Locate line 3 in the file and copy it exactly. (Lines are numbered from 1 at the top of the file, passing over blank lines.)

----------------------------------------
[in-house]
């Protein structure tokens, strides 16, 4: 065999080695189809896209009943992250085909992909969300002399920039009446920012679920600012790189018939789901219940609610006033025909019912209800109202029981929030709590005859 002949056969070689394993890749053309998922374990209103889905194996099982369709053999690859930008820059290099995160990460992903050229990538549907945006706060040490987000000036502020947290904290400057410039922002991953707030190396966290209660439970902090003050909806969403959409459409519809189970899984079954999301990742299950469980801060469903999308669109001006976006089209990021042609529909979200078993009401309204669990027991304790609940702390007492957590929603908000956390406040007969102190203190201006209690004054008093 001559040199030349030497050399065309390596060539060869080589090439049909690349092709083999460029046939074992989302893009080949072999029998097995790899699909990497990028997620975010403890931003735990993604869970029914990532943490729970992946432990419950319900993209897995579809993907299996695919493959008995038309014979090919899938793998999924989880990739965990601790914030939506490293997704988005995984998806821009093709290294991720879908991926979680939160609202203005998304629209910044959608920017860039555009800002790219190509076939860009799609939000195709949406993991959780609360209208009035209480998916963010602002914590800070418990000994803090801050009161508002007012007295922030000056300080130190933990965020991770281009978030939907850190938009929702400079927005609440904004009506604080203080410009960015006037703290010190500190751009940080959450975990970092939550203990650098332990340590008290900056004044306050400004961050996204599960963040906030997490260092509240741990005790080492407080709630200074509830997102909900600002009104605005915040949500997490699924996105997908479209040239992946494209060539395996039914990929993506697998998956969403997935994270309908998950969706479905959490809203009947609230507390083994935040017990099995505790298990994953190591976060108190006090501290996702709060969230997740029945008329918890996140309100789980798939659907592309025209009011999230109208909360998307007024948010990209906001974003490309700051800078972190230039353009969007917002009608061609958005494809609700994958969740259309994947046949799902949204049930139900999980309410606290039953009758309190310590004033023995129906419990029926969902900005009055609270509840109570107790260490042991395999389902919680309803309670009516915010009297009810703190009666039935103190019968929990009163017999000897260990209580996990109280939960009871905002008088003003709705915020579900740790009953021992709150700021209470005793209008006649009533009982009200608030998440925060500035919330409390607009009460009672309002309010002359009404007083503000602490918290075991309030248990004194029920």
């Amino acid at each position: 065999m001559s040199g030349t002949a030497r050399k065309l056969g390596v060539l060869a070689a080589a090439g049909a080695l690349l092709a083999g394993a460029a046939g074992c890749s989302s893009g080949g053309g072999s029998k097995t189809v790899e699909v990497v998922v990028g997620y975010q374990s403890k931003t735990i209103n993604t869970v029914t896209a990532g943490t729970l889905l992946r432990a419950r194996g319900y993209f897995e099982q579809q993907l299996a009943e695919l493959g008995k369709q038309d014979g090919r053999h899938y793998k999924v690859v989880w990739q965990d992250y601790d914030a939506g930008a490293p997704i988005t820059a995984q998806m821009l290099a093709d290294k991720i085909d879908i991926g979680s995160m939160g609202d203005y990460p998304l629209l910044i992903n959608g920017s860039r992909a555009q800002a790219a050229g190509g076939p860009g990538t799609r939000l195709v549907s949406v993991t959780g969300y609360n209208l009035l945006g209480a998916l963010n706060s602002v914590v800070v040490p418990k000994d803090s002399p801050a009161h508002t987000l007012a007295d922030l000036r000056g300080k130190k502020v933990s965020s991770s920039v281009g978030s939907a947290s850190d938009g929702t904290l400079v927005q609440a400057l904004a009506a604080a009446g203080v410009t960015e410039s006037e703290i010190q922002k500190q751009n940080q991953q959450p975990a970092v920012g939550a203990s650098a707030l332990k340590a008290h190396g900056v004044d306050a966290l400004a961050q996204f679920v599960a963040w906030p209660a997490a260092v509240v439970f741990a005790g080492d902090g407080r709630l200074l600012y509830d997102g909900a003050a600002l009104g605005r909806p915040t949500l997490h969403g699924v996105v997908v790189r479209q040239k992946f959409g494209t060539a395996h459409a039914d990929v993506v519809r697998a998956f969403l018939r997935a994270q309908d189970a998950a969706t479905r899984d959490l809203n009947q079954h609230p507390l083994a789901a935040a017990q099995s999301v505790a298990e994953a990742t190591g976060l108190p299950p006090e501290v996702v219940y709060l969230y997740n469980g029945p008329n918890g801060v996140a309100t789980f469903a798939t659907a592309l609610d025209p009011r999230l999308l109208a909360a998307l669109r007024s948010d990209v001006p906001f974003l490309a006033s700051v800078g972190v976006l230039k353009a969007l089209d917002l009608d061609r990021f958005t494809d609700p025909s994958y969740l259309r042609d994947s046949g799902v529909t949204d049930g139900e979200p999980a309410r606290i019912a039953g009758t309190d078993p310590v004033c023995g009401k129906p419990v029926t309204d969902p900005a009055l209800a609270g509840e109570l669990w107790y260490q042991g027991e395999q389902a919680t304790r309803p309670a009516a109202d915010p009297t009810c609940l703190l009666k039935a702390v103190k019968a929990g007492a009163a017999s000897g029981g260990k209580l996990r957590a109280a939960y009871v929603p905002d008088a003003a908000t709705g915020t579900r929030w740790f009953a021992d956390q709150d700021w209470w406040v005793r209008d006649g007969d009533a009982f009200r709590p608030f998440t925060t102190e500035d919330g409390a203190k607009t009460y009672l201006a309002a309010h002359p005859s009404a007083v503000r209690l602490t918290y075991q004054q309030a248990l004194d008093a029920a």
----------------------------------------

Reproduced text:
């Amino acid at each position: 065999m001559s040199g030349t002949a030497r050399k065309l056969g390596v060539l060869a070689a080589a090439g049909a080695l690349l092709a083999g394993a460029a046939g074992c890749s989302s893009g080949g053309g072999s029998k097995t189809v790899e699909v990497v998922v990028g997620y975010q374990s403890k931003t735990i209103n993604t869970v029914t896209a990532g943490t729970l889905l992946r432990a419950r194996g319900y993209f897995e099982q579809q993907l299996a009943e695919l493959g008995k369709q038309d014979g090919r053999h899938y793998k999924v690859v989880w990739q965990d992250y601790d914030a939506g930008a490293p997704i988005t820059a995984q998806m821009l290099a093709d290294k991720i085909d879908i991926g979680s995160m939160g609202d203005y990460p998304l629209l910044i992903n959608g920017s860039r992909a555009q800002a790219a050229g190509g076939p860009g990538t799609r939000l195709v549907s949406v993991t959780g969300y609360n209208l009035l945006g209480a998916l963010n706060s602002v914590v800070v040490p418990k000994d803090s002399p801050a009161h508002t987000l007012a007295d922030l000036r000056g300080k130190k502020v933990s965020s991770s920039v281009g978030s939907a947290s850190d938009g929702t904290l400079v927005q609440a400057l904004a009506a604080a009446g203080v410009t960015e410039s006037e703290i010190q922002k500190q751009n940080q991953q959450p975990a970092v920012g939550a203990s650098a707030l332990k340590a008290h190396g900056v004044d306050a966290l400004a961050q996204f679920v599960a963040w906030p209660a997490a260092v509240v439970f741990a005790g080492d902090g407080r709630l200074l600012y509830d997102g909900a003050a600002l009104g605005r909806p915040t949500l997490h969403g699924v996105v997908v790189r479209q040239k992946f959409g494209t060539a395996h459409a039914d990929v993506v519809r697998a998956f969403l018939r997935a994270q309908d189970a998950a969706t479905r899984d959490l809203n009947q079954h609230p507390l083994a789901a935040a017990q099995s999301v505790a298990e994953a990742t190591g976060l108190p299950p006090e501290v996702v219940y709060l969230y997740n469980g029945p008329n918890g801060v996140a309100t789980f469903a798939t659907a592309l609610d025209p009011r999230l999308l109208a909360a998307l669109r007024s948010d990209v001006p906001f974003l490309a006033s700051v800078g972190v976006l230039k353009a969007l089209d917002l009608d061609r990021f958005t494809d609700p025909s994958y969740l259309r042609d994947s046949g799902v529909t949204d049930g139900e979200p999980a309410r606290i019912a039953g009758t309190d078993p310590v004033c023995g009401k129906p419990v029926t309204d969902p900005a009055l209800a609270g509840e109570l669990w107790y260490q042991g027991e395999q389902a919680t304790r309803p309670a009516a109202d915010p009297t009810c609940l703190l009666k039935a702390v103190k019968a929990g007492a009163a017999s000897g029981g260990k209580l996990r957590a109280a939960y009871v929603p905002d008088a003003a908000t709705g915020t579900r929030w740790f009953a021992d956390q709150d700021w209470w406040v005793r209008d006649g007969d009533a009982f009200r709590p608030f998440t925060t102190e500035d919330g409390a203190k607009t009460y009672l201006a309002a309010h002359p005859s009404a007083v503000r209690l602490t918290y075991q004054q309030a248990l004194d008093a029920a």